The verbs in the heds and ledes of the various stories about J.C. Penney's announcement that Apple's retail guru, Ron Johnson, would become its CEO this fall are a colorful lot indeed: "wooed"(Wall Street Journal); "poached" (New York Times) "nabbing" (Bloomberg). "Every industry has its rock stars, and J.C. Penney Co. just nabbed a big one," gushes Maria Halkias in the Dallas Morning News. And Financial Times goes with the news that shares of the midmarket retailer "surged" more than 17% after the anointment, reaching their highest level since 2000.
Blogging in the Los Angeles Times, David Lazarus puts it this way: "Timberland has a new daddy. The purveyor of outdoorsy shoes and duds is being acquired by VF Corp., whose brands include Wrangler denim and Nautica apparel, for about $2 billion." And it sounds like Big Daddy has Street cred, too: "VF Seen Smarter Than Buffett as Shares Surge on Timberland Deal," reads the hed over Tara Lachapelle's and Danielle Kucera's story in Bloomberg. (VF was up 10% to $101.01 yesterday.)
Feel like you're trudging back to the same-old same old this Monday morning? Lucky for us there are several inspiring pieces on innovation and innovators to ponder in the wake of anything more pressing than "The Week on AdFreak" and "Uniqlo's U.S. Positioning Plan" leading the websites of our favorite ad trades.
Back in the early days of the Internet, I wrote a story for the long-departed print magazine NetGuide titled, "Is It Safe To Shop Online?" The answer was a resounding "yes" to folks who were still reluctant to type in their credit card numbers on archetypal online order forms. It was at least as safe as it was to expose your credit card number to a waiter at, say, the local Red Lobster, or to a clerk fulfilling, say, magazine subscriptions over the touchtone landline. It seems to have gotten less safe since then, not only because hackers seem all ...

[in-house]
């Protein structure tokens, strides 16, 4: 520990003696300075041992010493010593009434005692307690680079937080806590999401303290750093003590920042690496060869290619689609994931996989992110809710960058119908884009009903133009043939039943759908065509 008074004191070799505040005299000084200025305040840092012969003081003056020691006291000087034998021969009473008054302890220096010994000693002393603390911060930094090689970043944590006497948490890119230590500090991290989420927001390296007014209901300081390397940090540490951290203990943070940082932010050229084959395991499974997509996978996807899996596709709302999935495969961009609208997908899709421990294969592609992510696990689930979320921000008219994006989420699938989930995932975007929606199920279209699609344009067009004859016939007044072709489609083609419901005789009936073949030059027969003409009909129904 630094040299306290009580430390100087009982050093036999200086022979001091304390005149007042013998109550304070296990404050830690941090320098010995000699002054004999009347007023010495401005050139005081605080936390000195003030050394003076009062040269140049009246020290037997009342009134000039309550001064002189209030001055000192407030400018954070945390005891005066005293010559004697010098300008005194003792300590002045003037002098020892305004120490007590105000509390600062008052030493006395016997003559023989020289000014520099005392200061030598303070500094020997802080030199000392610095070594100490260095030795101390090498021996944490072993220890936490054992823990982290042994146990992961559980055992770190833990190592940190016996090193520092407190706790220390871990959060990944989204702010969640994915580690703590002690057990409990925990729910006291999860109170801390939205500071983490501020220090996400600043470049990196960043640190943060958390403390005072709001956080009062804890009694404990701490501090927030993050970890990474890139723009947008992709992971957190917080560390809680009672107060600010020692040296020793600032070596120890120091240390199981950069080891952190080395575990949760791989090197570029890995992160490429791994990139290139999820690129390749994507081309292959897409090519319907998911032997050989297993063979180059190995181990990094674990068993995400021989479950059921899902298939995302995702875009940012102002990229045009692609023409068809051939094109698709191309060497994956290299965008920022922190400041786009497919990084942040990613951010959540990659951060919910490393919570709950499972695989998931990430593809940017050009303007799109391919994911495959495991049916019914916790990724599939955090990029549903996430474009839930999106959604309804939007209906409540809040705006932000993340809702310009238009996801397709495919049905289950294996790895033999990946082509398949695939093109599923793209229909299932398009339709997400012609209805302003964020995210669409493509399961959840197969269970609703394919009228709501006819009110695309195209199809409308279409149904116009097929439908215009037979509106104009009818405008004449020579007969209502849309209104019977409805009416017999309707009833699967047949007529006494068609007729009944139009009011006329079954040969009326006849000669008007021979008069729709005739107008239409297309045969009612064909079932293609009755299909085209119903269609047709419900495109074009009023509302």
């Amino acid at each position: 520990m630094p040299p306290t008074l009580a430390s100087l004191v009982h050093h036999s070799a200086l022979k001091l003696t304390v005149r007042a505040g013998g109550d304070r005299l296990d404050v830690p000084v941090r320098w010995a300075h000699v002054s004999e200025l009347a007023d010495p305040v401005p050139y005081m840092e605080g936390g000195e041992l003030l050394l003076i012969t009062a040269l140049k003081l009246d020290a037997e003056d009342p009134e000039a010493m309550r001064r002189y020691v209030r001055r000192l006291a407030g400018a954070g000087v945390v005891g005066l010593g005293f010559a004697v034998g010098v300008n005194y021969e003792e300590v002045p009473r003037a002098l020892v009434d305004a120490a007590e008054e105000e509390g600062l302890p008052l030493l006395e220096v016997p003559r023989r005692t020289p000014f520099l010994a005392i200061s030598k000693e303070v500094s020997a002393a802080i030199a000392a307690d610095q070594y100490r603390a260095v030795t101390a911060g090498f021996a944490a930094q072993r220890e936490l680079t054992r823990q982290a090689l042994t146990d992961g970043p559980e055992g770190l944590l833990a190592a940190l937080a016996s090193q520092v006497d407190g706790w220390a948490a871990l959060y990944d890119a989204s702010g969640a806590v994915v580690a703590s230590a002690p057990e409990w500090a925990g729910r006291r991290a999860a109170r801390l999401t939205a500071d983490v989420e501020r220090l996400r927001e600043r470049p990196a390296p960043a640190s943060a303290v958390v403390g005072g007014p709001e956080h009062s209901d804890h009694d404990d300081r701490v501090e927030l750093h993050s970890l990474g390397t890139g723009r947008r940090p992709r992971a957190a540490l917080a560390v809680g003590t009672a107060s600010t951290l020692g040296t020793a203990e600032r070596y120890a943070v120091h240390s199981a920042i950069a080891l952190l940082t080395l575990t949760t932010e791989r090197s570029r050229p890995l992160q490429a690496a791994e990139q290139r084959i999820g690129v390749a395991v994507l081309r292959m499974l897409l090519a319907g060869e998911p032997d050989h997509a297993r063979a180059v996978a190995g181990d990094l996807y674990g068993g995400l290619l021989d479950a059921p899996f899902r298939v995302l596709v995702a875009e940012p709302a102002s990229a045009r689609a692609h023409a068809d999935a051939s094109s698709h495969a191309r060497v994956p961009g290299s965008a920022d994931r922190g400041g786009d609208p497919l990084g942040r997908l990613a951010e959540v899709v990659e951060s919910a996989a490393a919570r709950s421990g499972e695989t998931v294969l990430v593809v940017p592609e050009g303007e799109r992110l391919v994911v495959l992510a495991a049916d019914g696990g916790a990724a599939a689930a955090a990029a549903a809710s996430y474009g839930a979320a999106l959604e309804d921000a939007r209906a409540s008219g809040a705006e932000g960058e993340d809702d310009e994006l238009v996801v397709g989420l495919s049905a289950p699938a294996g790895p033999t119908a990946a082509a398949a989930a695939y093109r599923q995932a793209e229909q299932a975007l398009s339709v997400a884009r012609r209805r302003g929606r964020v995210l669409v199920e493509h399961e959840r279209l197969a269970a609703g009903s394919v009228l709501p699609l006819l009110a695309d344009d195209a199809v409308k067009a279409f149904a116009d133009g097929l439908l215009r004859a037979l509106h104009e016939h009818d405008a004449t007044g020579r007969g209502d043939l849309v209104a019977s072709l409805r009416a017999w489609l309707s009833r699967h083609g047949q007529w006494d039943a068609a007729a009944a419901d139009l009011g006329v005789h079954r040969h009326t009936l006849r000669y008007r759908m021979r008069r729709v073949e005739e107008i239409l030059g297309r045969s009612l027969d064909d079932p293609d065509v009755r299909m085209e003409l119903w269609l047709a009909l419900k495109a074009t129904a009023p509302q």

I first heard about "Super 8" -- an ambitious movie epic that's "the kind of film Steven Spielberg used to make" -- when I read my daily email from The Observer's Very Short List (VSL) last evening that was posted at 4:06:03 p.m. EDT to inform me, and many others, of exactly that sentiment. I immediately forwarded the notice to my wife, who has been scouring the Yahoo movie listings on Saturdays for months, it seems, in search of a worthwhile flick that doesn't require a long trip to an art house with rickety chairs and a screen about the ...
Nintendo yesterday unveiled Wii U, a new gaming platform whose controller contains a tablet-like hi-def screen that can be used to play video games on a monitor or serve as a stand-alone viewing device. The New York Times' Seth Schiesel got a sneak, hands-on peek at the new device a couple of days ago and emerged duly impressed.
What did cavemen and ladies not know that we do besides the fact that reality television is a waste of time and that sexting can get you into big trouble politically?
The eyes of the many are upon San Francisco this morning, where Steve Jobs is scheduled to take a leave from his medical leave to address Apple's annual Worldwide Developers Conference. We know that Apple will preview its new operating system, Lion, as well as iOS5 and its new iCloud® service, because it said it would in a rare conference preview press release last week. But we don't know much more-specifically speaking-beyond that. That isn't, of course, stopping people from informing us about what they don't actually know.
What's next? Wal-Mart kiosks? Walmart vending machines? Wal*Mart pushcarts?
Everybody's playing catch-up to the Wall Street Journal's Mike Spector and Jeffrey A. Trachtenberg this morning after they broke the news online last night that a Los Angeles-based private equity company, Gores Group, is negotiating to purchase about 200 of Borders Group's 405 remaining retail outlets as well as its online operation. Borders has closed 226 stores.